As someone who owns a house entirely devoted to storing genre memorabilia, Guillermo del Toro is as qualified as anyone to be a modern tastemaker for horror. If that’s not enough, the enthusiasm he shows for the material is infectious—he’s basically a teddy bear with an affinity for all things gothic. It’s only fitting, then, that the Oscar-winning filmmaker lends his curatorial hand to Guillermo del Toro’s Cabinet of Curiosities, the horror anthology that feels like Netflix’s answer to Alfred Hitchcock Presents and The Twilight Zone. Introducing each episode by opening compartments to an actual cabinet of curiosities—an antiquated method of collecting unique artifacts dating back to the 16th century—del Toro invites the audience to experience something strange and macabre.
For better or worse, being a sinister emcee is the most notable contribution del Toro makes to the series that bears his name. While del Toro originally planned to helm an episode, pandemic-induced production delays on Nightmare Alley and his Pinocchio remake required him to step away from a more active role. (Of the eight installments, two are based on original stories from del Toro, who also cowrote one of the teleplays.) But with del Toro’s absence behind the camera, Cabinet of Curiosities instead relies on a murderers’ row of exciting filmmakers who have made their mark in horror, including Jennifer Kent (The Babadook), David Prior (The Empty Man), Ana Lily Amirpour (A Girl Walks Home Alone at Night), and Panos Cosmatos (Mandy). As a result, Cabinet of Curiosities is best appreciated as a showcase for how the genre can house such an intriguing range of tones and ideas.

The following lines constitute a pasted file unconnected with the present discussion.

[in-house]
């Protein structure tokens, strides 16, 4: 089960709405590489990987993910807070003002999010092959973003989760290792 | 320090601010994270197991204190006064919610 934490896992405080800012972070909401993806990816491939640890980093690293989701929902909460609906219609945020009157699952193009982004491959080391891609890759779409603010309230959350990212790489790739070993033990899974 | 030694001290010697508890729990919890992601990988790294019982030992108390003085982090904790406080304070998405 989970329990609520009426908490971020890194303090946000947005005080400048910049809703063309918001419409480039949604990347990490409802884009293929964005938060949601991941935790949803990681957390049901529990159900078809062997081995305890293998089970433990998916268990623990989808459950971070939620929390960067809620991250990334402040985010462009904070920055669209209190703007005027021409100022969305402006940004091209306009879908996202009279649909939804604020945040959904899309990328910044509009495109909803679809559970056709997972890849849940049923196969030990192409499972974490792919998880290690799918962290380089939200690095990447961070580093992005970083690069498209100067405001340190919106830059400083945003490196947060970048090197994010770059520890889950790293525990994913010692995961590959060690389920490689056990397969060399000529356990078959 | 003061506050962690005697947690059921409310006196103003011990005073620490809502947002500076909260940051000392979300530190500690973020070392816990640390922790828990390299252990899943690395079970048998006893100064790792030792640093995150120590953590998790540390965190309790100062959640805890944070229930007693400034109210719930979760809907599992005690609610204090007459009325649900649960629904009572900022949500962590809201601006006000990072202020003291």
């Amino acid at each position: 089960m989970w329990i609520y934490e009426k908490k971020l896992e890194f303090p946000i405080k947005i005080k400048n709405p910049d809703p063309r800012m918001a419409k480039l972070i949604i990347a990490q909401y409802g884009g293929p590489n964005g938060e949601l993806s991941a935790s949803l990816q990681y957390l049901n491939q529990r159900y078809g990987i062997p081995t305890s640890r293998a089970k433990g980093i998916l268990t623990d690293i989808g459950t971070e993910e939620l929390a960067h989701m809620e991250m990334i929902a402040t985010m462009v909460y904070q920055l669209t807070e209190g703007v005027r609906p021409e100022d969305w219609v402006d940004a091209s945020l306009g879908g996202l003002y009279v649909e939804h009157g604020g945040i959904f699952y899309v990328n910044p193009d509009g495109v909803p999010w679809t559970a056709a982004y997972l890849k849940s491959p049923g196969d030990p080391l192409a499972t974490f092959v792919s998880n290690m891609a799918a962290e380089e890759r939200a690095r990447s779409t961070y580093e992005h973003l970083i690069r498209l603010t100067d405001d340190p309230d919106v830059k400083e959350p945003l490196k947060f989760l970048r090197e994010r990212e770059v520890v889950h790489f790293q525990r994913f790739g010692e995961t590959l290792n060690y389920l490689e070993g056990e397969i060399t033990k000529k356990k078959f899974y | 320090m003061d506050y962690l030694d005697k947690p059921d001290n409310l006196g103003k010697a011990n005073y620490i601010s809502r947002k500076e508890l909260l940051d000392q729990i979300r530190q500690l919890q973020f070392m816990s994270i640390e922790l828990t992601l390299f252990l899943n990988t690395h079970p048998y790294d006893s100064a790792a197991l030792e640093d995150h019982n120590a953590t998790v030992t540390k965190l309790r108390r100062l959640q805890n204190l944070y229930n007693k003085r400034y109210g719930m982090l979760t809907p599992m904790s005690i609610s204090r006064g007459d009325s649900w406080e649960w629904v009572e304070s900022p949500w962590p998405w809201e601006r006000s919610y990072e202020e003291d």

Released across a four-day period on Netflix this week, Cabinet of Curiosities’ episodes are most effective when reflecting the sensibilities of their respective directors. Fresh off The Empty Man, which developed a cult following less than a year after being unceremoniously dumped in theaters at the height of the pandemic, Prior’s “The Autopsy” conjures an eerie, Lovecraftian atmosphere not unlike his breakout hit. Following a medical examiner (played by F. Murray Abraham) inspecting the corpses of men who died in a bizarre mining incident, “The Autopsy” taps into the familiar fear that, if we aren’t alone in the cosmos, whatever is out there is indifferent to our suffering. It’s thrilling to watch Prior—who has a relatively thin directorial résumé outside of making-of documentaries for several David Fincher movies—develop his own trademarks as a filmmaker. (Between The Empty Man and “The Autopsy,” Prior has an interesting preoccupation with people interlocking their fingers.)